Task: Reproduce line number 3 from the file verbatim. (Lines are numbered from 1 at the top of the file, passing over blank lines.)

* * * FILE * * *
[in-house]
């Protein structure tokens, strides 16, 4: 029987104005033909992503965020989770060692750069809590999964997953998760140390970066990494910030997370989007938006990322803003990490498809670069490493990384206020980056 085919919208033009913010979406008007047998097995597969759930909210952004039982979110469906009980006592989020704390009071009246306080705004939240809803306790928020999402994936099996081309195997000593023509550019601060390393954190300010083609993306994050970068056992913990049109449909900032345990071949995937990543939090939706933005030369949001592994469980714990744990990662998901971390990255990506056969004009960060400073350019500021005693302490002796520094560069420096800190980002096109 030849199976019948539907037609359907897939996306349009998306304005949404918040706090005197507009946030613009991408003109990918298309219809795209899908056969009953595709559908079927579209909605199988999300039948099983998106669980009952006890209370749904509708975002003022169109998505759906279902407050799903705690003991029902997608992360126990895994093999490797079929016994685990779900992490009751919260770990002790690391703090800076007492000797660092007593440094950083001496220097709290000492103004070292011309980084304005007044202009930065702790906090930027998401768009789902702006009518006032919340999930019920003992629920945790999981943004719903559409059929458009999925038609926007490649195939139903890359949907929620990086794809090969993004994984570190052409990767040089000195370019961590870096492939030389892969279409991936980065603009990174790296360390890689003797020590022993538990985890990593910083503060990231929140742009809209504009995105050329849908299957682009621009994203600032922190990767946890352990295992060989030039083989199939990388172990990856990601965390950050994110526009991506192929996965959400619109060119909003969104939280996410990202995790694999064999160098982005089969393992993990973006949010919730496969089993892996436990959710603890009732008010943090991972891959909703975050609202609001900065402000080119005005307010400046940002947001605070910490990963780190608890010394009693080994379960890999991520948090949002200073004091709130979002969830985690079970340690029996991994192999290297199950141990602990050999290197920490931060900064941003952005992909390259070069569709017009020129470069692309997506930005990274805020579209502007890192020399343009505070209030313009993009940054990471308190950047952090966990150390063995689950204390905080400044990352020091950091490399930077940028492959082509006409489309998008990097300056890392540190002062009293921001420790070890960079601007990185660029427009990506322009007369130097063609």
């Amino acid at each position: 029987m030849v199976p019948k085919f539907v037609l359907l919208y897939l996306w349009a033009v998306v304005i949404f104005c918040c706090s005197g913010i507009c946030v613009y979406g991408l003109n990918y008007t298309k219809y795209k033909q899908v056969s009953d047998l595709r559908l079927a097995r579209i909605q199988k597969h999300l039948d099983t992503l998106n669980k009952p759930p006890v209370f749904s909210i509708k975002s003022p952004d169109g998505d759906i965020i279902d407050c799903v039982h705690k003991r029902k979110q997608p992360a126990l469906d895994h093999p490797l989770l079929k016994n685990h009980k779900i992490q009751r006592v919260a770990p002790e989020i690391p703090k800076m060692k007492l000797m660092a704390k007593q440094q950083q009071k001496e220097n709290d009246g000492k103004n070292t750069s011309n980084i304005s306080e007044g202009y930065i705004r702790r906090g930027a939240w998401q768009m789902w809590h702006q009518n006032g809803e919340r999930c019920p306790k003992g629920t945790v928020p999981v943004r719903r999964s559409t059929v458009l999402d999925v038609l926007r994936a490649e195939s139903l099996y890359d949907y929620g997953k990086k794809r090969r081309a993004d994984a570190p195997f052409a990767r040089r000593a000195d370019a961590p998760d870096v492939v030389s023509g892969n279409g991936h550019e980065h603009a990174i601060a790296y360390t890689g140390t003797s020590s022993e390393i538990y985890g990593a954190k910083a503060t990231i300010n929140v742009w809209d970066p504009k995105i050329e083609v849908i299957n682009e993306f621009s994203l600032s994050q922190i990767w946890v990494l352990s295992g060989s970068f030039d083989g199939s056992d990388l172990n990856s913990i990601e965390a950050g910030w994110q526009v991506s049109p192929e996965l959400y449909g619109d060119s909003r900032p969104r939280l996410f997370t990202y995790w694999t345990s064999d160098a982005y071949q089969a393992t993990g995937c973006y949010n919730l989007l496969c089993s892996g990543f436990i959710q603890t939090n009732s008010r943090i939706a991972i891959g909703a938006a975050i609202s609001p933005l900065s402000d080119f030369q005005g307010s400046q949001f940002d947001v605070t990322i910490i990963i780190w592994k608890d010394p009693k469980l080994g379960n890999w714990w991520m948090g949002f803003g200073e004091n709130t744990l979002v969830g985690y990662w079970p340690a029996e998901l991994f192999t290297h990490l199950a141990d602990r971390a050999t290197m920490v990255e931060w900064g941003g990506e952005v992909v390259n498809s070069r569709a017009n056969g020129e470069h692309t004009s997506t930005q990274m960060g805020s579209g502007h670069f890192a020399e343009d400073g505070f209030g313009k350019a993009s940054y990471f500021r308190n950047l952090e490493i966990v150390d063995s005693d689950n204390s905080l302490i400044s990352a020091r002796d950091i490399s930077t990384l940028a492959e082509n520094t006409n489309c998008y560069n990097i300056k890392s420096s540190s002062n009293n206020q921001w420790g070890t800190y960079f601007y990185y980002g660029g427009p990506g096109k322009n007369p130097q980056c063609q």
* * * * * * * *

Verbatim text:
């Amino acid at each position: 029987m030849v199976p019948k085919f539907v037609l359907l919208y897939l996306w349009a033009v998306v304005i949404f104005c918040c706090s005197g913010i507009c946030v613009y979406g991408l003109n990918y008007t298309k219809y795209k033909q899908v056969s009953d047998l595709r559908l079927a097995r579209i909605q199988k597969h999300l039948d099983t992503l998106n669980k009952p759930p006890v209370f749904s909210i509708k975002s003022p952004d169109g998505d759906i965020i279902d407050c799903v039982h705690k003991r029902k979110q997608p992360a126990l469906d895994h093999p490797l989770l079929k016994n685990h009980k779900i992490q009751r006592v919260a770990p002790e989020i690391p703090k800076m060692k007492l000797m660092a704390k007593q440094q950083q009071k001496e220097n709290d009246g000492k103004n070292t750069s011309n980084i304005s306080e007044g202009y930065i705004r702790r906090g930027a939240w998401q768009m789902w809590h702006q009518n006032g809803e919340r999930c019920p306790k003992g629920t945790v928020p999981v943004r719903r999964s559409t059929v458009l999402d999925v038609l926007r994936a490649e195939s139903l099996y890359d949907y929620g997953k990086k794809r090969r081309a993004d994984a570190p195997f052409a990767r040089r000593a000195d370019a961590p998760d870096v492939v030389s023509g892969n279409g991936h550019e980065h603009a990174i601060a790296y360390t890689g140390t003797s020590s022993e390393i538990y985890g990593a954190k910083a503060t990231i300010n929140v742009w809209d970066p504009k995105i050329e083609v849908i299957n682009e993306f621009s994203l600032s994050q922190i990767w946890v990494l352990s295992g060989s970068f030039d083989g199939s056992d990388l172990n990856s913990i990601e965390a950050g910030w994110q526009v991506s049109p192929e996965l959400y449909g619109d060119s909003r900032p969104r939280l996410f997370t990202y995790w694999t345990s064999d160098a982005y071949q089969a393992t993990g995937c973006y949010n919730l989007l496969c089993s892996g990543f436990i959710q603890t939090n009732s008010r943090i939706a991972i891959g909703a938006a975050i609202s609001p933005l900065s402000d080119f030369q005005g307010s400046q949001f940002d947001v605070t990322i910490i990963i780190w592994k608890d010394p009693k469980l080994g379960n890999w714990w991520m948090g949002f803003g200073e004091n709130t744990l979002v969830g985690y990662w079970p340690a029996e998901l991994f192999t290297h990490l199950a141990d602990r971390a050999t290197m920490v990255e931060w900064g941003g990506e952005v992909v390259n498809s070069r569709a017009n056969g020129e470069h692309t004009s997506t930005q990274m960060g805020s579209g502007h670069f890192a020399e343009d400073g505070f209030g313009k350019a993009s940054y990471f500021r308190n950047l952090e490493i966990v150390d063995s005693d689950n204390s905080l302490i400044s990352a020091r002796d950091i490399s930077t990384l940028a492959e082509n520094t006409n489309c998008y560069n990097i300056k890392s420096s540190s002062n009293n206020q921001w420790g070890t800190y960079f601007y990185y980002g660029g427009p990506g096109k322009n007369p130097q980056c063609q």